He is a right-footed centre-back who is currently utilised as the left-sided central defender. Tapsoba covers lateral spaces well, he is a mobile defender who can shuttle across and block off attackers sooner than they might expect. Tapsoba’s ease in possession, ability to find teammates up the channel, or to receive the ball under pressure and keep it circulating, is paramount to Leverkusen’s approach. He completes 9.07 passes under pressure, a remarkable figure which goes some way to demonstrate his composure on the ball.

The Bargain Option

Forget Sule: Which centre-back should Tuchel bring to Chelsea next season? - data analysis statistics

Nayef Aguerd joined Stade Rennais last year and has impressed right away. Given his performances this term, he was close to being the ‘ideal target’, especially considering his aerial dominance over Tapsoba. Being left-footed is a benefit of Aguerd since he can open up his body and distribute swifter than a right-footed defender. He is comfortable receiving under pressure and has the vision plus passing range to allow him to access all areas of the pitch. He is just as accomplished playing vertical passes as he is carrying the ball forward as well.

Notwithstanding this, Aguerd is a gifted defender in his own right. He can hold the line with superb precision and defend his penalty area, and he is just as secure when pulled out into wide spaces, defending against quick attacking players. His 50% tackle success rate vs dribblers compares favourably to the other players in our shortlist. He displays a strength that is hard to quantify, but he manipulates his body well to shadow over tricky wingers and forces them into a footballing cul-de-sac.

One for the future

Forget Sule: Which centre-back should Tuchel bring to Chelsea next season? - data analysis statistics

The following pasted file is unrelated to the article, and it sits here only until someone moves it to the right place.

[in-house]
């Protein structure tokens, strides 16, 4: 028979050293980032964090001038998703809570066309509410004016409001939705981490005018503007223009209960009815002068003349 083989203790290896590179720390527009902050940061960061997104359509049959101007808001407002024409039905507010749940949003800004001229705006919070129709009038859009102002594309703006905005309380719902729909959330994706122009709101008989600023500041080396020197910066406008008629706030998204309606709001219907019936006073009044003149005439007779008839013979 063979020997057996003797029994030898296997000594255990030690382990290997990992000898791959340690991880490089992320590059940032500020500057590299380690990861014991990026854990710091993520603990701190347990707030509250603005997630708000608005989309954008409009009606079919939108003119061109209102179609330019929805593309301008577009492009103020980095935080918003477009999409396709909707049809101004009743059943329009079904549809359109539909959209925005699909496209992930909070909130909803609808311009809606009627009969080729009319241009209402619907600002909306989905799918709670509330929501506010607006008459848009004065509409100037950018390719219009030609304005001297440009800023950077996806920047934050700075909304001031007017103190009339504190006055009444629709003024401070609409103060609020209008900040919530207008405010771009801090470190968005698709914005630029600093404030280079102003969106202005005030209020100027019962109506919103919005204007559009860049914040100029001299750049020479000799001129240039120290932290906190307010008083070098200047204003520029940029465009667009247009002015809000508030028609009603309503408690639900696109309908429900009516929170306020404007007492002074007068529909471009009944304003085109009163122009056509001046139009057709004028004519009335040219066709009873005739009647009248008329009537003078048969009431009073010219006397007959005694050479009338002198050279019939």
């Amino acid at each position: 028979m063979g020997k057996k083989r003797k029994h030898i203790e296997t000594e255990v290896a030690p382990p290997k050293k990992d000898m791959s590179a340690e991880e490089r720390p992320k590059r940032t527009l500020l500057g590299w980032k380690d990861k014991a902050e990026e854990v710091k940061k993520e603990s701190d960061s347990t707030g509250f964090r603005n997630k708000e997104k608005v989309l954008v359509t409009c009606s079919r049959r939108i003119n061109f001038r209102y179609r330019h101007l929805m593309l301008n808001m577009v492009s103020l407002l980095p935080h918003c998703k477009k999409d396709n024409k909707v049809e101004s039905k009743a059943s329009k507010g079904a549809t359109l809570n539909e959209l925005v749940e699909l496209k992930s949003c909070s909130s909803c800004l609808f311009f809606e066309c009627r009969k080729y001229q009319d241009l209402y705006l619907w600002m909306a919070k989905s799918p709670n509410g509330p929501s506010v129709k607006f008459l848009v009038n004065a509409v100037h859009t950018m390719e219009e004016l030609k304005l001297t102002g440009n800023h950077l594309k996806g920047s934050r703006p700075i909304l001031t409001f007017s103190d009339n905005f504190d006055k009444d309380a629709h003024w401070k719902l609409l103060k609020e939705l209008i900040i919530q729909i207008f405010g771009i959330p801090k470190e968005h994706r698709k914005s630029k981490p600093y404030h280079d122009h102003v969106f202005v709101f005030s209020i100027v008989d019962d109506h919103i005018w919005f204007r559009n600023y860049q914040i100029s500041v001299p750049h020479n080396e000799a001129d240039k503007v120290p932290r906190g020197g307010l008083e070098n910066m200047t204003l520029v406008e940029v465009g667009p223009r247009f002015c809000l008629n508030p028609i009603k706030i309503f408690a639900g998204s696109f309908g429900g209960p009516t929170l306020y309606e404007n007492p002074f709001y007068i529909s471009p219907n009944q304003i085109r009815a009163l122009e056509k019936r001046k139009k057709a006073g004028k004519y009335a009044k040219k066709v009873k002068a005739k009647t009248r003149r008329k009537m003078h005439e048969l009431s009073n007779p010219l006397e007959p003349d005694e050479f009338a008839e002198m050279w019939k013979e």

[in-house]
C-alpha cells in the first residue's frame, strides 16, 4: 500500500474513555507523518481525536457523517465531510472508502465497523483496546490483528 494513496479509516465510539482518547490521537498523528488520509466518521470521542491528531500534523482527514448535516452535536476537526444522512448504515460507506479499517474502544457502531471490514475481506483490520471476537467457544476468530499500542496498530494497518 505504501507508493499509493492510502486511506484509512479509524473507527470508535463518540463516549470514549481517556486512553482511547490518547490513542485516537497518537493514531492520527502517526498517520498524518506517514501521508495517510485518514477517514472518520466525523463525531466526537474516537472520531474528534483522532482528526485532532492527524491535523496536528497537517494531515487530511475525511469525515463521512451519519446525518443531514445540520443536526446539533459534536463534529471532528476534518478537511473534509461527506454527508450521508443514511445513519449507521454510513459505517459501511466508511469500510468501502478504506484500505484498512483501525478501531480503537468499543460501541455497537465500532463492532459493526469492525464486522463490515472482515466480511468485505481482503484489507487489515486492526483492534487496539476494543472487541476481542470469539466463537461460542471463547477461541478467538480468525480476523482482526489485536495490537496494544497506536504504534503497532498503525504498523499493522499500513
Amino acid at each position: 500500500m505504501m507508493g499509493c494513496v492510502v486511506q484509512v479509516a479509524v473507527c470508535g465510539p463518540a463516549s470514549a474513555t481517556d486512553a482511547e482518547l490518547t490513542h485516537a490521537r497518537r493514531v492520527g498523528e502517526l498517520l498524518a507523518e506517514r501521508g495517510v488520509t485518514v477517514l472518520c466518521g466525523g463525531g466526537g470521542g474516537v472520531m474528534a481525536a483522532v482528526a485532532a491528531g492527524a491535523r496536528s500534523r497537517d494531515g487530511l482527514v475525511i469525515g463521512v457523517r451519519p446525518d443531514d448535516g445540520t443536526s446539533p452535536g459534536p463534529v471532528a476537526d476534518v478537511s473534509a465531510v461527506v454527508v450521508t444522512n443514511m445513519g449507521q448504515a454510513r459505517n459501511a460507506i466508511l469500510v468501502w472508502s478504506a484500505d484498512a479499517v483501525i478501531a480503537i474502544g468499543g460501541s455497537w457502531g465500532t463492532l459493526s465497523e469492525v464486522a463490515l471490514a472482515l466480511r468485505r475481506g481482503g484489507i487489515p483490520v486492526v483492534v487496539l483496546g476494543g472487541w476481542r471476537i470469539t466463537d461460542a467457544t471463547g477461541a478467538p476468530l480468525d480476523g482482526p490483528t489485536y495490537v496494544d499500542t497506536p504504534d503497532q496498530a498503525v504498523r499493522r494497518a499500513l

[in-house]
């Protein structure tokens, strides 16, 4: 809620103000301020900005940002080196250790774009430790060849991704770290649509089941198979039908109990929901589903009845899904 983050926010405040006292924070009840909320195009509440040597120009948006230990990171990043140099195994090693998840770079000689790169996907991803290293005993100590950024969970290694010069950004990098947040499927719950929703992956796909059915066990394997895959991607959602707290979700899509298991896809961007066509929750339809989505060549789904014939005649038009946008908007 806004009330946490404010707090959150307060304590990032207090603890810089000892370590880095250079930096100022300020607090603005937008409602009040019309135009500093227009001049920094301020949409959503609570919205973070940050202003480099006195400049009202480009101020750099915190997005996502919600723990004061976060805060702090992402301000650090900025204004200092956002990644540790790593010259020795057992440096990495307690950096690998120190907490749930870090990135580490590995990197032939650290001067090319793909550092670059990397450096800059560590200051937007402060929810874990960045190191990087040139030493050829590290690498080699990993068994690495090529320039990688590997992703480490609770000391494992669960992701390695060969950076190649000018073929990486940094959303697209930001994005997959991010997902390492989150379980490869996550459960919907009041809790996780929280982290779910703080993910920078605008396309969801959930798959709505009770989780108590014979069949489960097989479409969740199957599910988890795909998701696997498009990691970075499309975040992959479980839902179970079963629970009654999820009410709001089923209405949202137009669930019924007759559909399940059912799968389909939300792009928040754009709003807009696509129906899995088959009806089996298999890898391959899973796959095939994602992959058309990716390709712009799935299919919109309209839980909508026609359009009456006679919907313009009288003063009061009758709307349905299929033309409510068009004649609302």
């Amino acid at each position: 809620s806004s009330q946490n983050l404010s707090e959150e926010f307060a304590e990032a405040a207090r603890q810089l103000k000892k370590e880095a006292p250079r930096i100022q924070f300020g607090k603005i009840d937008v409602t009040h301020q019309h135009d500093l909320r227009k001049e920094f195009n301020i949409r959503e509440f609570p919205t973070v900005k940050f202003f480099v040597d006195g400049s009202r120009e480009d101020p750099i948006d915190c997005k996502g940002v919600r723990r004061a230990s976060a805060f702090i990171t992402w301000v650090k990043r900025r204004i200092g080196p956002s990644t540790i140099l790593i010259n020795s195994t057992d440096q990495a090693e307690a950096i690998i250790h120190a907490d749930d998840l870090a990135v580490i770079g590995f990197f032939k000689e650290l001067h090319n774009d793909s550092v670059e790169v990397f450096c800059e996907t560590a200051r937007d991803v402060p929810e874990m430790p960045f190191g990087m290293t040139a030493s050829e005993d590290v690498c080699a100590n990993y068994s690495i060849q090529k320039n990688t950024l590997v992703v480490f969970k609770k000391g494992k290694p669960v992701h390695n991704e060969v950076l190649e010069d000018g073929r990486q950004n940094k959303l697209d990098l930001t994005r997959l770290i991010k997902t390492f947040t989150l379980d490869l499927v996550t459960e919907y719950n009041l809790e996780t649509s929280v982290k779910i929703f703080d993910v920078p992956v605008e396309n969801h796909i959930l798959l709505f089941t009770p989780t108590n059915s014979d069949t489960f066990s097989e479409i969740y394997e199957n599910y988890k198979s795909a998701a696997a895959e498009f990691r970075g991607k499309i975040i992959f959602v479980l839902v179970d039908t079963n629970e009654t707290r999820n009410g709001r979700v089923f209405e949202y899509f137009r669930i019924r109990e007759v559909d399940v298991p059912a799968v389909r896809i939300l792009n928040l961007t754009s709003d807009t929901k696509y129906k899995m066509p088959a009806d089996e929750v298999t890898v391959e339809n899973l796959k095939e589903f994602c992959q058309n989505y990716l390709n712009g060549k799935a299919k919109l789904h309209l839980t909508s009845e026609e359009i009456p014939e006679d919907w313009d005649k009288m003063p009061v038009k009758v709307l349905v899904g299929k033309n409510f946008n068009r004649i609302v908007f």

After a breakthrough season in 2018/19, Benoît Badiashile is now a firm part of the first-team setup at Monaco at just 19 years old. Another left-footer here, this will keep him in very good stead when looking to break into the extraordinarily strong France national squad (for centre-backs). Physically, he is everything you could want from a central defender, standing at 6’4” with a strong build, to match his dominant aerial presence, as well as possessing a speedy turn of pace. A 72.3% aerial duel success rate is pretty remarkable for someone so young.

Badiashile possesses not only one, but a plethora of exclusive attributes for a player of his age. He has displayed unprecedented levels of composure for a centre-back who is still a teenager, which aids his competency in possession. His vision and passing ability to step out of defence and either carry the ball into midfield or play a vertical pass into someone in the forward line. On occasion, he has almost acted like a deep-lying midfielder, in the way he can switch the play, or dictated the tempo effortlessly.

Honourable mentions: Adam Webster, Duje Ćaleta-Car, Brendan Chardonnet, Clément Lenglet, Facundo Medina, Jules Koundé, Jonathan Tah, Manuel Akanji, Marvin Friedrich, Marc-Oliver Kempf, Sven Botman.


There we are, three options of varying price, age, and skillset. Ultimately the title itself is a bit of hyperbole, as Niklas Süle would be an entirely competent signing. There are better signings to made, for a better value, but Chelsea have made far worse recruitments at centre-back in the past. If Tuchel trusts him, then perhaps that will be all that the recruitment team needs to know, but with data-tinted glasses, here are some other options.